Take A Deep Breath — And Don't Blame Health Reform

Voters are angry, but health reform is not to blame.
Voters are angry, but health reform is not to blame.

Given some of the angry, CAPITAL-LETTERED comments on our post yesterday about health reform and the midterm elections, I'd like to urge readers to follow Sophie's lead: calm down, take a deep breath, maybe a walk, and remember (this part isn't in the book): the goal of health reform is to make people feel better, not raise their blood pressure.

The U.S. health reform law is not to blame for our current global economic travails, nor, more locally, for the spikes in insurance premiums, as Julie Rovner points out in her NPR piece yesterday.

For a little rationality and context, I suggest everyone read Hendrik Hertzberg in The New Yorker before Tuesday. His "Recession Election" piece makes the point that Barack Obama didn't create the current economic mess with any particular policy, including health reform, but he is the target of voter anger nonetheless:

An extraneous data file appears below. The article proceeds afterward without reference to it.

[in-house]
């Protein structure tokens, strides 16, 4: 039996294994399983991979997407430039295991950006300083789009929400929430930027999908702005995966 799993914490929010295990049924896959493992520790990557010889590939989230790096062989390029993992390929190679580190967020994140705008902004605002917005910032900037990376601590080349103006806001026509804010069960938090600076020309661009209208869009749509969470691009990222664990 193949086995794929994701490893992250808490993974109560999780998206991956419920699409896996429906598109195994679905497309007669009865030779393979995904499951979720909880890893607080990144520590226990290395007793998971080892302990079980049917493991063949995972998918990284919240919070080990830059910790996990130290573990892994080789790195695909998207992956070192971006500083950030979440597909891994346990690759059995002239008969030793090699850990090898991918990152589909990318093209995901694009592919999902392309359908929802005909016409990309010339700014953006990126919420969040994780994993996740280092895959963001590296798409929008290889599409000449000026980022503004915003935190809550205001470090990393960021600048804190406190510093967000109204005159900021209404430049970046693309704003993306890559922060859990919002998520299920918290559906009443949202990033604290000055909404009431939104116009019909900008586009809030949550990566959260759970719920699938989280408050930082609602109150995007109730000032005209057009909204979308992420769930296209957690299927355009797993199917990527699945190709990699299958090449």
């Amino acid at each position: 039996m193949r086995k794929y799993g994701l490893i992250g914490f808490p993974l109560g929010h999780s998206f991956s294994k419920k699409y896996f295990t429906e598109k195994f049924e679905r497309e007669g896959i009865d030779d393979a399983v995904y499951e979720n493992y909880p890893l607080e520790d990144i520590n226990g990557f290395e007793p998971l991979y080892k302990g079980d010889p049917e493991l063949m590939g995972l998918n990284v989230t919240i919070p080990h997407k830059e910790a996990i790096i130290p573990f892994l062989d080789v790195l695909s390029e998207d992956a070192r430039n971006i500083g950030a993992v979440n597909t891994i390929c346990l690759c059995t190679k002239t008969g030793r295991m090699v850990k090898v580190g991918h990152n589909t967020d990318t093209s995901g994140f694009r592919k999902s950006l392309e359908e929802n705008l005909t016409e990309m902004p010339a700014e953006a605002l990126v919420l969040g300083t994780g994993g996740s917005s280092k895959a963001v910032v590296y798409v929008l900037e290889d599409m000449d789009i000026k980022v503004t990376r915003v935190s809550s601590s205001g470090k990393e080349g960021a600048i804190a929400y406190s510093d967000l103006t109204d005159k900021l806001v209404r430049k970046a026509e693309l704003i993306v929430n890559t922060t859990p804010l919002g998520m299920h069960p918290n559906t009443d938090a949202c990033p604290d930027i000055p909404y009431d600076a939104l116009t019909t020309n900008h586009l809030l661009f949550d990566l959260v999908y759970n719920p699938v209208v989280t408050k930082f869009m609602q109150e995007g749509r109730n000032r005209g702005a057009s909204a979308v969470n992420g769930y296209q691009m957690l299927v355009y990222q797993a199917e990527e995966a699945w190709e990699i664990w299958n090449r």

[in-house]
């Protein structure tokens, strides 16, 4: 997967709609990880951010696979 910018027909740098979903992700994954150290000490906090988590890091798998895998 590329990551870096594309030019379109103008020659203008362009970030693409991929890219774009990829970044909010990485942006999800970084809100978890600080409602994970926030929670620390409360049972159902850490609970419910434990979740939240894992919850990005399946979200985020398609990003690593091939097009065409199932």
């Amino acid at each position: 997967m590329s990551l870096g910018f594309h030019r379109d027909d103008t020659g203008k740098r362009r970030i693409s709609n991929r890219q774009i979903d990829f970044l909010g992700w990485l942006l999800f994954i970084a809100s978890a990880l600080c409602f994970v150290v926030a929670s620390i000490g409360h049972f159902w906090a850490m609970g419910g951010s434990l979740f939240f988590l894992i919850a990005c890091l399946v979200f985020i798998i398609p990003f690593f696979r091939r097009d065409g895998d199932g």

(Obama's) supporters are worried, sometimes dispirited; his enemies are full of passionate intensity. The Republicans offer plenty of rage and resentment, but nothing of substance beyond fulminations about a deficit that their proposals — more and bigger tax cuts for the comfortable, the gutting of health care reform-- would exacerbate. President Obama and the Democrats kept the Great Recession from becoming a second Great Depression. But the presense of pain is more keenly felt than the absense of agony.

This program aired on October 29, 2010. The audio for this program is not available.

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Rachel Zimmerman Reporter
Rachel Zimmerman previously reported on health and the intersection of health and business for WBUR. She is working on a memoir about rebuilding her family after her husband’s suicide. 



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